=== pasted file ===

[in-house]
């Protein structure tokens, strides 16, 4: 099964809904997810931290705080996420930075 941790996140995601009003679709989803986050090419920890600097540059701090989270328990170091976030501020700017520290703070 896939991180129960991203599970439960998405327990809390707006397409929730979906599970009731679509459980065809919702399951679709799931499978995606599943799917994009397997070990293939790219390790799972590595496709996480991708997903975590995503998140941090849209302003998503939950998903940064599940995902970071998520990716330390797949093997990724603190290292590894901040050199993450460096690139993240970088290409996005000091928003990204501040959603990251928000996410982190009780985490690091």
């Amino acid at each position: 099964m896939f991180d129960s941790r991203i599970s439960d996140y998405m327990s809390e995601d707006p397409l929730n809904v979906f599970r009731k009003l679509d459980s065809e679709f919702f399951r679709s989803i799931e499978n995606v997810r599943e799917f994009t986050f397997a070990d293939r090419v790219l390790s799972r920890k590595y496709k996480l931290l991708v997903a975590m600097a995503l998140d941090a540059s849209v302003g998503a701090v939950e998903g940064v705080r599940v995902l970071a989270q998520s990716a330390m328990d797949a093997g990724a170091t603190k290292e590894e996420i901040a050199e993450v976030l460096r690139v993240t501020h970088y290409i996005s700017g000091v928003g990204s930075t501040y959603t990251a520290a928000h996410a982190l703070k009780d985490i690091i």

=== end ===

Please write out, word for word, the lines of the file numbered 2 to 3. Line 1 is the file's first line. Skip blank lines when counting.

């Protein structure tokens, strides 16, 4: 099964809904997810931290705080996420930075 941790996140995601009003679709989803986050090419920890600097540059701090989270328990170091976030501020700017520290703070 896939991180129960991203599970439960998405327990809390707006397409929730979906599970009731679509459980065809919702399951679709799931499978995606599943799917994009397997070990293939790219390790799972590595496709996480991708997903975590995503998140941090849209302003998503939950998903940064599940995902970071998520990716330390797949093997990724603190290292590894901040050199993450460096690139993240970088290409996005000091928003990204501040959603990251928000996410982190009780985490690091």
């Amino acid at each position: 099964m896939f991180d129960s941790r991203i599970s439960d996140y998405m327990s809390e995601d707006p397409l929730n809904v979906f599970r009731k009003l679509d459980s065809e679709f919702f399951r679709s989803i799931e499978n995606v997810r599943e799917f994009t986050f397997a070990d293939r090419v790219l390790s799972r920890k590595y496709k996480l931290l991708v997903a975590m600097a995503l998140d941090a540059s849209v302003g998503a701090v939950e998903g940064v705080r599940v995902l970071a989270q998520s990716a330390m328990d797949a093997g990724a170091t603190k290292e590894e996420i901040a050199e993450v976030l460096r690139v993240t501020h970088y290409i996005s700017g000091v928003g990204s930075t501040y959603t990251a520290a928000h996410a982190l703070k009780d985490i690091i």